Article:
So, are we going to raise the age at which people become eligible for it? Are we going to allow the young Americans out there that are working to have private sector account-type options? All of those are appropriate conversations to have. But the key is, those that are on Social Security today, those that are approaching the age of being eligible for Social Security, you don't have a thing in the world. We made a sacred pledge to you that it's going to be there and it's going to be fully funded. Don't buy into the scare tactic. Let's talk about how Republicans are going fix Social Security for the future of this country.

    HANNITY: All right. I think this is an important point. It's interesting because if people would actually read your book, they'd find a lot of -- I think it goes a lot deeper than what happened here. You actually said now, "If you say Social Security is a failure," which you did say when you wrote the book as I have just done, "you will inherit the wind of political scorn." All of which predictably has happened. "Seniors might think you want to cut their benefits that they paid for. A new culture of do something, it is now trumps any constitutional restraint and feeds the political beast in Washington."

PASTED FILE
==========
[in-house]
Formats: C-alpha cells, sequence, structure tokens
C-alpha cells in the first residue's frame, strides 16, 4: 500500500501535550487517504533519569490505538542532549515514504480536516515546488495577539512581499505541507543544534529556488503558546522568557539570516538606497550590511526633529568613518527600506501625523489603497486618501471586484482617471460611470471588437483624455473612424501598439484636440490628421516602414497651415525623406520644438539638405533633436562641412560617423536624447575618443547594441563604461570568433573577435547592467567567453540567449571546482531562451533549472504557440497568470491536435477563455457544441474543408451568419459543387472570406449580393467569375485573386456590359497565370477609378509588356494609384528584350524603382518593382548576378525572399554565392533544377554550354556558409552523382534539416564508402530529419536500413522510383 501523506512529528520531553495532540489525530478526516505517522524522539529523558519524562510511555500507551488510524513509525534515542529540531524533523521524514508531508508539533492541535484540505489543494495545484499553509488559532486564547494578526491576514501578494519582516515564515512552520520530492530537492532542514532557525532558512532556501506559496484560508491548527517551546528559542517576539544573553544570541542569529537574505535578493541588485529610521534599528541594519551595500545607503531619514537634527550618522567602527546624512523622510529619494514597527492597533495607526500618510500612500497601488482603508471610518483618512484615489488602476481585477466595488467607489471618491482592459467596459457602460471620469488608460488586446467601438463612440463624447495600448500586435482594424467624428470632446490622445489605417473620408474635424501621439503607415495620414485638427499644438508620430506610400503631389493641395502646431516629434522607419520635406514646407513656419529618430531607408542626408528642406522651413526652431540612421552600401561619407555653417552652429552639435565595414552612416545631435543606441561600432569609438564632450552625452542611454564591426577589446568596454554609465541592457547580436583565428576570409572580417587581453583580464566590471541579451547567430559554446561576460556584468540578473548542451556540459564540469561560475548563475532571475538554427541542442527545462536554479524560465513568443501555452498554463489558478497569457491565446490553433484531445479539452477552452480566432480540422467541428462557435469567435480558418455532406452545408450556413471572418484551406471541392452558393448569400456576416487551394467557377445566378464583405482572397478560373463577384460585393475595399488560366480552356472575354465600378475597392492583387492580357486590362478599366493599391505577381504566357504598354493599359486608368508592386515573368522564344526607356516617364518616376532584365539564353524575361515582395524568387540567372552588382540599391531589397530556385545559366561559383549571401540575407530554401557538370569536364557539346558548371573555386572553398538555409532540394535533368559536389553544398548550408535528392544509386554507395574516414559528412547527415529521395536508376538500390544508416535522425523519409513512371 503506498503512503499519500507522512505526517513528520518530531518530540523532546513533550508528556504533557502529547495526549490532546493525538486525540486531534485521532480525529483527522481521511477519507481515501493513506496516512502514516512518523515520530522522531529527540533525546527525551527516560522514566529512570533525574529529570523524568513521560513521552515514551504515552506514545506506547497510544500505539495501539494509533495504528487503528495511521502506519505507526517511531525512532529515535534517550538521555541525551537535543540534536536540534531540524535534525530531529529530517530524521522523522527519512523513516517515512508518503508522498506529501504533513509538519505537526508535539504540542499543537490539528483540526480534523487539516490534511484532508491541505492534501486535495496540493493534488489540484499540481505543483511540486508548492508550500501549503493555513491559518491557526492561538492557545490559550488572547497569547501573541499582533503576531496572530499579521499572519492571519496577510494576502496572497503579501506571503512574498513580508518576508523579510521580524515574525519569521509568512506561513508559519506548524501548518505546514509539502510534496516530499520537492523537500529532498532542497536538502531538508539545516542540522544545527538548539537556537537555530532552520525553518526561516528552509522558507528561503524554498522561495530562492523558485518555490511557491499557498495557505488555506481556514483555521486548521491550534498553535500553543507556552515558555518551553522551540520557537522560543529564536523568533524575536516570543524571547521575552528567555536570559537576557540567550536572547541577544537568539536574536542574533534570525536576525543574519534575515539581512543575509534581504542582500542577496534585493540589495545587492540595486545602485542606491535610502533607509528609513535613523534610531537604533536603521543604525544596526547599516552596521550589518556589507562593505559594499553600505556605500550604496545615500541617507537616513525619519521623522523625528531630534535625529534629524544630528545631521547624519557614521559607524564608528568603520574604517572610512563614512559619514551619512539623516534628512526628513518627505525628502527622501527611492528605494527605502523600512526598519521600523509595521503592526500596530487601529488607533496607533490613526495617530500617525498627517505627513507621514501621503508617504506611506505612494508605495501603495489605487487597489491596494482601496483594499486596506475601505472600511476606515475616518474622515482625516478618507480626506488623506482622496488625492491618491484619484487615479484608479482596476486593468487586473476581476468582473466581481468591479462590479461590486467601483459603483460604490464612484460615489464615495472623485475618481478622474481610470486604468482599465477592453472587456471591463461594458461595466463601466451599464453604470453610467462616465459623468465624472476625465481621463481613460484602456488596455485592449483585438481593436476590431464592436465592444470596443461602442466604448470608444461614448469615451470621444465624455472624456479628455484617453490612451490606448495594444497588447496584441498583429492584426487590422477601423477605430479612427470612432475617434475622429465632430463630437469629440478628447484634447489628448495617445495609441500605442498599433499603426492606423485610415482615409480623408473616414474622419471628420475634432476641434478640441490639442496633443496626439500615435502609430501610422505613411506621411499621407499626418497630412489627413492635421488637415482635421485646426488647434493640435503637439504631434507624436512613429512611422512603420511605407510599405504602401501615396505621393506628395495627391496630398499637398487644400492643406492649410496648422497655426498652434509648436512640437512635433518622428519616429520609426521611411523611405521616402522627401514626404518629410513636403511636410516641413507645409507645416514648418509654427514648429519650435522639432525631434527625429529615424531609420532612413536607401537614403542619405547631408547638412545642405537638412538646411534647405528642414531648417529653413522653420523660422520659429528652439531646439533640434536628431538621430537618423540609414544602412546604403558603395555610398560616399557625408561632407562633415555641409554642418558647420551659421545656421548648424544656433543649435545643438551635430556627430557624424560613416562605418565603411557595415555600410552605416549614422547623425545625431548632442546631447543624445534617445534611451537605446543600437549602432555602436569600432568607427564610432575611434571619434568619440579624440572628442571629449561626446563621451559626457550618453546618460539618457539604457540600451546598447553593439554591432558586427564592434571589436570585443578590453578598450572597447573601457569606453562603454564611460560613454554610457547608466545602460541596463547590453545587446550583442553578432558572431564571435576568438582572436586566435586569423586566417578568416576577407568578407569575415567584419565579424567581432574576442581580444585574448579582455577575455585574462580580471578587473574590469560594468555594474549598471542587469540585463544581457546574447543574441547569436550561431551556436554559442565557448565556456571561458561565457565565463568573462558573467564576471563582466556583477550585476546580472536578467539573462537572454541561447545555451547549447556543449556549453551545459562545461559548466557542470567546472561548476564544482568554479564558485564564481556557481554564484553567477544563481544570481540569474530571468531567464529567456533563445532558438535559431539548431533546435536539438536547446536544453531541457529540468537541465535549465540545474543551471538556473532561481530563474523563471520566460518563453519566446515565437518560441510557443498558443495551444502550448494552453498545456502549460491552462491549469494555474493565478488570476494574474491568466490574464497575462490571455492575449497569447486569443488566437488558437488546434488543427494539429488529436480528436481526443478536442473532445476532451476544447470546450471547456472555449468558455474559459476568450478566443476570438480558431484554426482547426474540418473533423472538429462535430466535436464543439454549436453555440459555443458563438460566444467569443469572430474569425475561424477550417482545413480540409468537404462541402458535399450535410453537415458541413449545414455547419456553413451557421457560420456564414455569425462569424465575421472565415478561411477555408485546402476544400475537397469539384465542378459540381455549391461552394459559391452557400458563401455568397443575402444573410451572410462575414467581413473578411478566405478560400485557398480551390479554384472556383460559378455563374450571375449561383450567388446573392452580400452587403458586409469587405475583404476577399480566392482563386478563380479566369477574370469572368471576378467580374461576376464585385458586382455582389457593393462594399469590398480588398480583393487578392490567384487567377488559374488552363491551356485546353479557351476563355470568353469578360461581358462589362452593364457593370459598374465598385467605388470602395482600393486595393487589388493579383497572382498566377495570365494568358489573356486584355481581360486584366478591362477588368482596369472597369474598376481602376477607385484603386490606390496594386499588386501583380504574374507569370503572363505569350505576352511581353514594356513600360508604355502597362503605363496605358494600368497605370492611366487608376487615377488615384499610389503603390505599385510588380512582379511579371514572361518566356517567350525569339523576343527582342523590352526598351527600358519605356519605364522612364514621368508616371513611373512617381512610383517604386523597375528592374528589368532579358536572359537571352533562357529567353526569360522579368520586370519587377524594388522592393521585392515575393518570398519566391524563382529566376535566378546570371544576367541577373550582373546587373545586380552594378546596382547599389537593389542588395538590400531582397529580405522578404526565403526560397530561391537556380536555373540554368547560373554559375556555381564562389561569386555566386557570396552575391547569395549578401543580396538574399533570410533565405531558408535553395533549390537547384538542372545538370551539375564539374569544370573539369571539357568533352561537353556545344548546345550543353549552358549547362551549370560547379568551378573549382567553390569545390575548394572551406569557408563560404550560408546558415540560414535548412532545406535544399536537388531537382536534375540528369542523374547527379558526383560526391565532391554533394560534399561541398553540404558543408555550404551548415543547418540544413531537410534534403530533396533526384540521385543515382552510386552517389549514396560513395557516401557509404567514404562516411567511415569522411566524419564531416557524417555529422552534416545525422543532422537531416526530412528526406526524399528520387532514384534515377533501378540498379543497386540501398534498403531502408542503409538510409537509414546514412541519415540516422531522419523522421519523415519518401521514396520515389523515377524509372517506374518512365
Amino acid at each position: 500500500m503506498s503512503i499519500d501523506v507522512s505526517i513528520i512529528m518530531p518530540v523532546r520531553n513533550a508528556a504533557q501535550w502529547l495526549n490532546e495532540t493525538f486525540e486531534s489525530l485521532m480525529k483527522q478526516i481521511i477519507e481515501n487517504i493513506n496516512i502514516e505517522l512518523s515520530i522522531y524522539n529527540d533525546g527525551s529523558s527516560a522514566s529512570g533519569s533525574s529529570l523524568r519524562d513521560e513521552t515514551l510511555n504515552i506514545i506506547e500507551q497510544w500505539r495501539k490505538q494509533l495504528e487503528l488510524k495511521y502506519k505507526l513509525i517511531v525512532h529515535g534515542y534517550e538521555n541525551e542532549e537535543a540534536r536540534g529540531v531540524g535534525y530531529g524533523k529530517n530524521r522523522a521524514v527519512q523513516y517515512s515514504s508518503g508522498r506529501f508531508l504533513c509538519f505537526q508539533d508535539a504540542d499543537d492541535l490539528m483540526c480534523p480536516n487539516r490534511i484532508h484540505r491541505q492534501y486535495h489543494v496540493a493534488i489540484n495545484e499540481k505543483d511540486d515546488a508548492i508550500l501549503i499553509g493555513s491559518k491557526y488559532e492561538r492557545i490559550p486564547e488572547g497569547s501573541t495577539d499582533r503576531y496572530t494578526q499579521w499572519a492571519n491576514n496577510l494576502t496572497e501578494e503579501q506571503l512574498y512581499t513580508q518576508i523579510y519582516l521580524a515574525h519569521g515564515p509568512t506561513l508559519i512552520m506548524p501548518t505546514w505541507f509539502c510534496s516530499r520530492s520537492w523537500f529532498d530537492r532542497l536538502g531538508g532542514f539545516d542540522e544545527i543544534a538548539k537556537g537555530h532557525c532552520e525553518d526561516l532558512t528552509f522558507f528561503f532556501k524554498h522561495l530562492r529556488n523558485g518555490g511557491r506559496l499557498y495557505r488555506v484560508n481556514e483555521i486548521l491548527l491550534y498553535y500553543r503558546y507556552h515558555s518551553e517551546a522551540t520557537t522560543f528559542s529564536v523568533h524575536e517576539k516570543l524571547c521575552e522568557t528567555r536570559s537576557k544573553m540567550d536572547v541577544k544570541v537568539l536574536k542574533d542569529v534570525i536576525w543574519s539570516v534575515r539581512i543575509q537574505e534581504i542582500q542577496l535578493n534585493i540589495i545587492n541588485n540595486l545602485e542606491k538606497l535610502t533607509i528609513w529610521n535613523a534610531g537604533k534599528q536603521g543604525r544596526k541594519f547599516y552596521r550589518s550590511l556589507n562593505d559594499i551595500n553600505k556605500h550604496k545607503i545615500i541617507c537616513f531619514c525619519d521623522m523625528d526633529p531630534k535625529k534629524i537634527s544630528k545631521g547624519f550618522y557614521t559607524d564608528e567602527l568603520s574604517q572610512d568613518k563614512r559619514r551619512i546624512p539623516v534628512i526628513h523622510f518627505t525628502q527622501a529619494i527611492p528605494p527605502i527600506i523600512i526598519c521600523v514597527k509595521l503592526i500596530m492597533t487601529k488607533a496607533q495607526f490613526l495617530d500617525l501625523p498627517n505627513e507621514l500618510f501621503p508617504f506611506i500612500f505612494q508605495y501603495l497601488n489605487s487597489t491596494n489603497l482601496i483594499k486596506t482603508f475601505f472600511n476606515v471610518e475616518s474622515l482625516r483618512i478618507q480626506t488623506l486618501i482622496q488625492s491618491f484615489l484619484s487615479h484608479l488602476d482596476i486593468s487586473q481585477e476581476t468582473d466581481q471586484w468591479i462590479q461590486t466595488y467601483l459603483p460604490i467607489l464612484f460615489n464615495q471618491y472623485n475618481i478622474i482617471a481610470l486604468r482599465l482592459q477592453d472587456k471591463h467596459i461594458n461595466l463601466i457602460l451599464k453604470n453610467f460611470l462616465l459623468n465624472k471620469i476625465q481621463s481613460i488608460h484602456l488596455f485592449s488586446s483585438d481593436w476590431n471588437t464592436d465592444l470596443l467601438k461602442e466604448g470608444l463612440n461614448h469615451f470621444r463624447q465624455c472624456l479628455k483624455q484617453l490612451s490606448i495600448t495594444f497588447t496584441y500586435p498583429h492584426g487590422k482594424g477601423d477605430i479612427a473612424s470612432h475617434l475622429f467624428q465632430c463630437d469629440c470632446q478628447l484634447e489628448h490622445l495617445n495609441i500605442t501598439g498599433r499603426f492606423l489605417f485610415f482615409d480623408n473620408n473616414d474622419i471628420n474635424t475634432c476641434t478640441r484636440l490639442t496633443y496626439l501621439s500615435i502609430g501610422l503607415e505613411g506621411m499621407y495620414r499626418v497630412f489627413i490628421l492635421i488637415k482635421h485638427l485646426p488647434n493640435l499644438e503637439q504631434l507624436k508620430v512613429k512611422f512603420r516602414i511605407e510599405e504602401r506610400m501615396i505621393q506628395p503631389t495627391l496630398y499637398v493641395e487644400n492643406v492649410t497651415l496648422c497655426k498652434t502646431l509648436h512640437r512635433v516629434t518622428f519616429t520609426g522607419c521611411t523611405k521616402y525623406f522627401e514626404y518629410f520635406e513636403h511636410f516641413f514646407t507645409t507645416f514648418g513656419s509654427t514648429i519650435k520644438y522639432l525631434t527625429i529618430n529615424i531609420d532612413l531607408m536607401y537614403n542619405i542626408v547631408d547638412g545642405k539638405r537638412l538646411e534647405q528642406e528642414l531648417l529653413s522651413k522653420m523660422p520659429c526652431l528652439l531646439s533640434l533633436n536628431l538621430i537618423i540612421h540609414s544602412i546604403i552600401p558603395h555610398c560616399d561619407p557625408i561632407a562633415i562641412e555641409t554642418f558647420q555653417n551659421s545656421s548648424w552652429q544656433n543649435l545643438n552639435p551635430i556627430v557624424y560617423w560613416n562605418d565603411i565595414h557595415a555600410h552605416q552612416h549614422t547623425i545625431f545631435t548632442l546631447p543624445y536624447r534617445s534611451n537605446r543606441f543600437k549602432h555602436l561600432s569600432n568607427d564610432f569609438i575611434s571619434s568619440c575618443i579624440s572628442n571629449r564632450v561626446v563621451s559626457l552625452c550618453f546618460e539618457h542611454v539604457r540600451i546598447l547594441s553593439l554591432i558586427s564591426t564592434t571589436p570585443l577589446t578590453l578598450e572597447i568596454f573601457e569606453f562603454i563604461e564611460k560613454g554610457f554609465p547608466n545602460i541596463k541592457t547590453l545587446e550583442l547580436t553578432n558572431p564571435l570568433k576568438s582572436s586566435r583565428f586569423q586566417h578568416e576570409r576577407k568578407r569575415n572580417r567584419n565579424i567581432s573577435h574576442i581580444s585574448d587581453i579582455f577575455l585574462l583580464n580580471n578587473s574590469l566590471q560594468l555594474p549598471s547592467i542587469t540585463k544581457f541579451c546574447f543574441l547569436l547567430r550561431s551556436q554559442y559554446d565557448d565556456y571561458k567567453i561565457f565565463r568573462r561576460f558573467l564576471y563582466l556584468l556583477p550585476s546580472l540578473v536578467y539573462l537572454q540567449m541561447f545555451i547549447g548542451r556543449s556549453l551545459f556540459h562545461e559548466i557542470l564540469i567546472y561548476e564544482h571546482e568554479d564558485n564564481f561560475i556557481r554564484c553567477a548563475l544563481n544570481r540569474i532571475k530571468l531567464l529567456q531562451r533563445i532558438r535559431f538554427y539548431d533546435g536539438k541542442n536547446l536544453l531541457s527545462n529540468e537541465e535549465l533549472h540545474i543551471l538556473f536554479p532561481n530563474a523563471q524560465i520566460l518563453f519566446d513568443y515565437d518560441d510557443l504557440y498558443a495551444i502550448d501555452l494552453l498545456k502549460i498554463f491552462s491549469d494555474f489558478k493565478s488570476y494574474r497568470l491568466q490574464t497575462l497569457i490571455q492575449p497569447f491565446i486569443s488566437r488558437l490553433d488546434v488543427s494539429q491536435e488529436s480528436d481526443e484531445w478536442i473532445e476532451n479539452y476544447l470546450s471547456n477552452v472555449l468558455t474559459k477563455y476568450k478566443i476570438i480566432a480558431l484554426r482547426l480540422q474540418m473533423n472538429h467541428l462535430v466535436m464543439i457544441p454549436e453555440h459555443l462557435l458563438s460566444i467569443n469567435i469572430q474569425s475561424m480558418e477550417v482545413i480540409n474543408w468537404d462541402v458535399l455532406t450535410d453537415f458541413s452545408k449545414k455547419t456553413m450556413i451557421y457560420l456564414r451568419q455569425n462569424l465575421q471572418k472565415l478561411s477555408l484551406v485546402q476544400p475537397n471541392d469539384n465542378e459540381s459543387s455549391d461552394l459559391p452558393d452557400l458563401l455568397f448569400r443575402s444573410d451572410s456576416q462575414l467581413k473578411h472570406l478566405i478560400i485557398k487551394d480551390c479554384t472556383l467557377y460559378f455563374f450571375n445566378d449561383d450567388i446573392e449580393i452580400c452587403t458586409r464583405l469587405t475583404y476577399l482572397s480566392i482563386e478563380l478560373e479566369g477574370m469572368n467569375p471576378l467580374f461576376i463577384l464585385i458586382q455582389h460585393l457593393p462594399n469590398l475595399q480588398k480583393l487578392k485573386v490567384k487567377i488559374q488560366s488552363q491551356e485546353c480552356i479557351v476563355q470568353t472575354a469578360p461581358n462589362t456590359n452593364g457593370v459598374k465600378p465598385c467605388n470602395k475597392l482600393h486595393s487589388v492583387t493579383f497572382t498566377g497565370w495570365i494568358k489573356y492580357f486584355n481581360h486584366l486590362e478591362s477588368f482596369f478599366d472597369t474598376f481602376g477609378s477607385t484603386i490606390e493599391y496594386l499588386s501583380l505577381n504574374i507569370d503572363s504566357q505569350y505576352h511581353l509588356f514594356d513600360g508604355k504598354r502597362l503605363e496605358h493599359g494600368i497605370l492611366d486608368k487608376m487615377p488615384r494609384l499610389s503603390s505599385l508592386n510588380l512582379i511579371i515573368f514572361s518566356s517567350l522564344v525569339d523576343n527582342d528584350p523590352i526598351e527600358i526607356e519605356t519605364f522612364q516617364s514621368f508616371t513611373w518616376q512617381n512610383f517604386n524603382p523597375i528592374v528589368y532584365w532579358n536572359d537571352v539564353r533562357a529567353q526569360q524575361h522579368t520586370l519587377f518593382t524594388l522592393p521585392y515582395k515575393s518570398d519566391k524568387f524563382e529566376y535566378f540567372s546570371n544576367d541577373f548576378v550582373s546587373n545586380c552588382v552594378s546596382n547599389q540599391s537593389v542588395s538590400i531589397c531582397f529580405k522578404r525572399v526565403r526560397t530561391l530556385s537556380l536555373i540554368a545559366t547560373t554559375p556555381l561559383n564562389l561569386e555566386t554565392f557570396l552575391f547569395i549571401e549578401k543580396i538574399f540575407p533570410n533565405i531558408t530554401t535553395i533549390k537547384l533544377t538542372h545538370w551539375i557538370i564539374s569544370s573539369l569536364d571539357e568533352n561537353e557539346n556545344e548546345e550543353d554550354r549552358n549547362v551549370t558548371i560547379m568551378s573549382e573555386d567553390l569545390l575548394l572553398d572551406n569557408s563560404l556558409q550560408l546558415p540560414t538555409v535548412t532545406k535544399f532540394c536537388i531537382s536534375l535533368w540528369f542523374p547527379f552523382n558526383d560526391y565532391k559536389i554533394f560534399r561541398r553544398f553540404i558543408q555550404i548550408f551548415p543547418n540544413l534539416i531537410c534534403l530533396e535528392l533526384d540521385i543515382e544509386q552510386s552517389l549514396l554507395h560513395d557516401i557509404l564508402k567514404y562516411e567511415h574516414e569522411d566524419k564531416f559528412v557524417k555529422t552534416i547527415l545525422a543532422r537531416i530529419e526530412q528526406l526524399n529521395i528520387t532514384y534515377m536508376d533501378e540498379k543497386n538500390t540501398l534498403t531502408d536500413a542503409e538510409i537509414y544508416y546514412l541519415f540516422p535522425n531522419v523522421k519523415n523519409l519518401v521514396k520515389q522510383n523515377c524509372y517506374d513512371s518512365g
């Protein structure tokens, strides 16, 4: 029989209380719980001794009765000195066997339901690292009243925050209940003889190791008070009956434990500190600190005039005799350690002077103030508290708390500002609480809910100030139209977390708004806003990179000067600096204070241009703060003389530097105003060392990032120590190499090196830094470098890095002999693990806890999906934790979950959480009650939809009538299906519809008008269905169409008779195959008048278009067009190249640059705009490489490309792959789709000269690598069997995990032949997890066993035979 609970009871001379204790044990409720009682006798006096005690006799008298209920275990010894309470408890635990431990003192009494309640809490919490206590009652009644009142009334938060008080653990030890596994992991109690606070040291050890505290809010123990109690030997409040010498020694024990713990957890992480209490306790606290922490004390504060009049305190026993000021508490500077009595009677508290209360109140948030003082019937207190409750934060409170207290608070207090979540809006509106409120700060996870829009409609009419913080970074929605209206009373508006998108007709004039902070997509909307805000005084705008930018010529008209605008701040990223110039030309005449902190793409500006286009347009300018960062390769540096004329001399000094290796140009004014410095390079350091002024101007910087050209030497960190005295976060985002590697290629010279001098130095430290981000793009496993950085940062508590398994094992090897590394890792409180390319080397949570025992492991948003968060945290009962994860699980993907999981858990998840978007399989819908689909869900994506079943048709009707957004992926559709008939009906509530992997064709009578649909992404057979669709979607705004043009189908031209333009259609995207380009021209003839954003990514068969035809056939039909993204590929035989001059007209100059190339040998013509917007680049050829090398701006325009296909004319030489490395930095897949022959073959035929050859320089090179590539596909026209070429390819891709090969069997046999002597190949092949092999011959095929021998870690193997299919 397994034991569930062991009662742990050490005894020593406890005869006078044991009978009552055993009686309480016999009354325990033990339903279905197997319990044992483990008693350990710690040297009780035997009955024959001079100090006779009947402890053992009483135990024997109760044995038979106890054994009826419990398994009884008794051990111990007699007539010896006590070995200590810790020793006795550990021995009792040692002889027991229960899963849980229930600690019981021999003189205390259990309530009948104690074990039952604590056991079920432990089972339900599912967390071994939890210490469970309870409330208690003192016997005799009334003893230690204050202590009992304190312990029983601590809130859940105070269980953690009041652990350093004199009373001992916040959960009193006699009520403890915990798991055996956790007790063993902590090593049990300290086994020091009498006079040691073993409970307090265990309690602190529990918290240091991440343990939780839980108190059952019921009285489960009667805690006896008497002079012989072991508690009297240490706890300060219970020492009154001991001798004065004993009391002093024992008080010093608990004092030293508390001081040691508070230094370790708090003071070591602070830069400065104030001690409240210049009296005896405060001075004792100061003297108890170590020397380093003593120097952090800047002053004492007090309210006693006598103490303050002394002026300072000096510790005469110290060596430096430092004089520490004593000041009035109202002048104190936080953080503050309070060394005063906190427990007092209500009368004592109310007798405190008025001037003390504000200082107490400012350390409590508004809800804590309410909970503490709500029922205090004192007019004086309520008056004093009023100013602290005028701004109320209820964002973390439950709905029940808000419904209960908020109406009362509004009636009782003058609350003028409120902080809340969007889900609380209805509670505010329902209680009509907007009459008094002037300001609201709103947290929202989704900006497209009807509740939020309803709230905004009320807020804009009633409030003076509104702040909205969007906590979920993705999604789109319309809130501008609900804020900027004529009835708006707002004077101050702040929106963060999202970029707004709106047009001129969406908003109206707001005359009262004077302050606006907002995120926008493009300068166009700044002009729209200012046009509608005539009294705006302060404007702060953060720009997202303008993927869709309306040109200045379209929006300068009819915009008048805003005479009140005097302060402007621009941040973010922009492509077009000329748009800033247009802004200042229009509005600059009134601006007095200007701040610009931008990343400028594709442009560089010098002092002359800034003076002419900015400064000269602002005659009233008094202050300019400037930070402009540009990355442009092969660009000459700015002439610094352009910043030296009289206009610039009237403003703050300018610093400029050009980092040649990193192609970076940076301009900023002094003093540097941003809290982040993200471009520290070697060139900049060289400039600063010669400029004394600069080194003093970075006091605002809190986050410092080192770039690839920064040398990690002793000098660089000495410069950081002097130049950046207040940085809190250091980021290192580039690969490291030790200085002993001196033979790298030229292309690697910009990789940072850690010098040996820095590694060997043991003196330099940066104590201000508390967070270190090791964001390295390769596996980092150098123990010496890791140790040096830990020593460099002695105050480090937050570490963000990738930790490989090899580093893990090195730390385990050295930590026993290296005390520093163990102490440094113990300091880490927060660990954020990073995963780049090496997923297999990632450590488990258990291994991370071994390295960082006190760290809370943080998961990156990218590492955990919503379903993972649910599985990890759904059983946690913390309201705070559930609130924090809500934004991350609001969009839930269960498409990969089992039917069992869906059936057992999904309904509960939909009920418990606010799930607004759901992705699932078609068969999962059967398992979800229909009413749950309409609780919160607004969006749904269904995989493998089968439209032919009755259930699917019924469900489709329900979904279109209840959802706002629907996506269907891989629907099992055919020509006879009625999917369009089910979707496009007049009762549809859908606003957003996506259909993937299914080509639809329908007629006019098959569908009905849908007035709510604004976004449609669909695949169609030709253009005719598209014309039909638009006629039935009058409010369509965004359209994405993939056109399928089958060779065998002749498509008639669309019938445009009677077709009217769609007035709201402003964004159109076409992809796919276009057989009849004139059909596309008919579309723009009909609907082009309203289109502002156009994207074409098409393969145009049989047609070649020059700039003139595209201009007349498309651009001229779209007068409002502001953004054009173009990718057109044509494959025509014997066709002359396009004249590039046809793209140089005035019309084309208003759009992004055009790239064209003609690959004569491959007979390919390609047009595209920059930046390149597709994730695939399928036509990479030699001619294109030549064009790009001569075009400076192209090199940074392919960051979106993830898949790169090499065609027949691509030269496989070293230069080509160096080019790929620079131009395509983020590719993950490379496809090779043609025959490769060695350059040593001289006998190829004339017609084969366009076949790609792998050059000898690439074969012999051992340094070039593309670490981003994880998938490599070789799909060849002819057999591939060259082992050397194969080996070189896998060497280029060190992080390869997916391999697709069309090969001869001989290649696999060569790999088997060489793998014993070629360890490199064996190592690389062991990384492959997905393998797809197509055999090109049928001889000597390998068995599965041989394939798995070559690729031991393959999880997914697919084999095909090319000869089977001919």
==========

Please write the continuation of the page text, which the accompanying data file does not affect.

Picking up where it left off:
So, I hear what you are saying. You're going to save it for those that are on it, those that are reaching Social Security age. You say it is a sacred promise. What about for future generations? Would you consider another system or do you want to just fix that system?

    PERRY: I think we ought to have a conversation. Is there a better way? Are private accounts an appropriate thing for a young American to say, you know, what? I'd rather manage this account myself. I'd rather put the dollars in there, manage the account myself. There may be some other young workers who say, you know what? I don't want to mess with that. I would rather the government run it. I know, it may not be as much money but I don't want to have to worry with it. I don't want to mess with it. I don't want -- whatever it might be.

    Do we need to means test it? Do we need to talk about phasing in, if you will, the age upward? So that, I mean, obviously, we are going to live into substantially older age than what was expected when Social Security was first put into place.

    HANNITY: Yes. I'm going to live a lot longer than liberals would like, Governor.


    The life expectancy -- this was a good point too. The life expectancy when they created the program, as you pointed out was 60. Your benefits didn't kick in until 62. So, this was from the very beginning not designed to extend, you know, decades out into people's lives.

    So, would you like to have a discussion about just how to get this straight is options, choices for younger people, save it for the older people. And I want to make sure I'm clear here. Means test perhaps, put that on the table. Raising the retirement age on the table. Opt-out, is that an option for people, totally?